It’s a two-fold problem, said Jack Sorenson, campaign spokesman for Raise Up Washington, the initiative sponsor.

“No one should have to choose between staying home when they are sick or losing income,” he said.

“Families shouldn’t be put in a positon of sending a child to school sick or not being able to afford groceries at the end of the week.”

Women make up the majority of low-wage earners in the state and are therefore the least likely to have paid sick and safe leave, according to the campaign.

At the same time, mothers are 10 times more likely than their male partners to stay home with a sick child.

There are no federal laws requiring employers to provide paid sick leave for workers. Five states, including neighboring Oregon, have such laws in place. In Washington, the cities of Seattle, Tacoma, Bellingham and Spokane are among some 30 nationwide with similar laws.

Back in 2011, when her son became ill, Cox said she ended up taking more than a week off from work, losing over $400 in wages.

She and her co-workers, represented by United Food and Commercial Workers union, can access paid leave only after they have been sick for three consecutive days.

Sorenson said given that most people usually take no more than one or two sick days at a time, “if you can’t access it until the third day, that’s pretty much like not having it at all.”

Ariana Davis, who works at the same store, said that because of that policy, she’s gone to work sick on many occasions and ended up staying sick longer as a result.

“That’s unhealthy not just for co-workers, but for customers and communities,” she said.

Paid sick leave “is essential to making life better for every hard working family in America.”

Why Doris Wilson is an Advocate for Universal Health Care

doris-wilsonOver 32 years ago I bought my condo in the Kirkland Totem Lake neighborhood. One buying consideration was the condo’s proximity to Evergreen Hospital and Medical Center (now EvergreenHealth), which is located within a mile of my home. Soon after my purchase in 1984, Pacific Medical Centers (PacMed) opened a Totem Lake clinic. I received almost all of my health care needs at one or the other of these two facilities, except for some specialties. When I retired from the University of Washington in 1993 to care for ailing parents, I continued to receive primary care at PacMed, my HMO, under the Secure Horizons option of my health plan, UnitedHealth.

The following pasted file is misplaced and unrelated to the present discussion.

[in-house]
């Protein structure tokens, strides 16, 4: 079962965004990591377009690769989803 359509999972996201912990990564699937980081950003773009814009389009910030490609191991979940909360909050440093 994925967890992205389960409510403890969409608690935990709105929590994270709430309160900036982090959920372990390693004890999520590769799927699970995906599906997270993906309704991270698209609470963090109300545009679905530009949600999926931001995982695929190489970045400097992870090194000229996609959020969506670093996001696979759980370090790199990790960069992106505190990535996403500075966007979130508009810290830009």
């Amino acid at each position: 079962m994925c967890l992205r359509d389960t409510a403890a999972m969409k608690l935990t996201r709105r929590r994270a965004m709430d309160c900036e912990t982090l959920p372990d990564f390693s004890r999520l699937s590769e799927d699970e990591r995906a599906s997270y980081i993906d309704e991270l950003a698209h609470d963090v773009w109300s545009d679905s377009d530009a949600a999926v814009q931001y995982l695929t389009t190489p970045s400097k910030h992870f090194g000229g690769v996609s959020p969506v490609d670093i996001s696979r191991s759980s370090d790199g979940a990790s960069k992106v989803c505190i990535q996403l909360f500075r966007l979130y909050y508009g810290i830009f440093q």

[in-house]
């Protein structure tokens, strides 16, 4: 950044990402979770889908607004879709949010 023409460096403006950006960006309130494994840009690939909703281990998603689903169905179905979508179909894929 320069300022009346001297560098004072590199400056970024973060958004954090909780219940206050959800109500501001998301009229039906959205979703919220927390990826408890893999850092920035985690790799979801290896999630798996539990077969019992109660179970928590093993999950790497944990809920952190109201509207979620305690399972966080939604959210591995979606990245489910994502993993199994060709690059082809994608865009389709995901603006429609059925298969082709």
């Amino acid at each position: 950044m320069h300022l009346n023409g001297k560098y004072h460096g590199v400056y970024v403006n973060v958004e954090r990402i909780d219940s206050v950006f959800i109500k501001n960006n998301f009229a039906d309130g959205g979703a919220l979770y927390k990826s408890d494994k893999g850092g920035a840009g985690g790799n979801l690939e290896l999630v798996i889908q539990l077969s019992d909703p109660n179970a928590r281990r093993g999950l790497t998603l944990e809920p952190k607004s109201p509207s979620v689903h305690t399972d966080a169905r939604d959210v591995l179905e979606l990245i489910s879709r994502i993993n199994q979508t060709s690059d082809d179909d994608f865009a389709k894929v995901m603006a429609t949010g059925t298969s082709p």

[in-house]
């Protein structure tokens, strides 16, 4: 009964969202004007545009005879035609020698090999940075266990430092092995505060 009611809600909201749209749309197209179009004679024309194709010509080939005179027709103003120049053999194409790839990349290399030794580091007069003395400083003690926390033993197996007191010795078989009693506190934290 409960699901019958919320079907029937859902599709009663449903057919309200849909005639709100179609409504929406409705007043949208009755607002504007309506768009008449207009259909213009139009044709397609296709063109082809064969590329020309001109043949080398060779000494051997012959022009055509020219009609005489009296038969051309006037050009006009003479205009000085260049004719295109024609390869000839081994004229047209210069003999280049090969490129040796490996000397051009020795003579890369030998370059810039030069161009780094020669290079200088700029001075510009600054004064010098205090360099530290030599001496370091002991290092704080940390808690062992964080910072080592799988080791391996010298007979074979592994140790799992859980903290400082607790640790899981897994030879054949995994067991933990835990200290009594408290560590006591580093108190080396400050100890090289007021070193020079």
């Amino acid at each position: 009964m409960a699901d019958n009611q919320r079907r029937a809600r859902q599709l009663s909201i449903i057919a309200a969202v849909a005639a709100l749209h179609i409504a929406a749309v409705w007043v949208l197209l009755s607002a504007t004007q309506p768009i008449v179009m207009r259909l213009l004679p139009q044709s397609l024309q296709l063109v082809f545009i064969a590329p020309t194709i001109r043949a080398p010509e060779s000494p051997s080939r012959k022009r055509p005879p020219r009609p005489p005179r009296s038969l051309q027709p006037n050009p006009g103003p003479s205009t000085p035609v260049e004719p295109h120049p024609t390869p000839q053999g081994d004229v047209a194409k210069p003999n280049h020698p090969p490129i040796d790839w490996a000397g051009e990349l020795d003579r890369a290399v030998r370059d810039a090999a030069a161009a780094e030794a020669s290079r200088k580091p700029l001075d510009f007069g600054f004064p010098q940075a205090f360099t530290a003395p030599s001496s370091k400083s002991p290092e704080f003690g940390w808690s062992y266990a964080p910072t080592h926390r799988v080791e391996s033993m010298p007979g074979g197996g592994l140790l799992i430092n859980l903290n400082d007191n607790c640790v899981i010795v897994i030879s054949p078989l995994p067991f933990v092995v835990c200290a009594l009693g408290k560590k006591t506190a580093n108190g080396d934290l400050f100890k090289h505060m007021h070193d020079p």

As you may be aware, state retirees’ benefits are managed by the Public Employees Benefits Board (PEBB), and insurance premiums are deducted from my state pension.

Everything worked fine for me until PEBB ended its contract with Secure Horizons. I had to choose another health plan, and the only one which would offer Medicare Advantage coverage was Group Health Cooperative. So I now get my health care at Group Health facilities. It’s a good organization, and I’m getting good care… but eight miles from home at the Bellevue main facility and six miles away at the Redmond clinic, instead of next-door.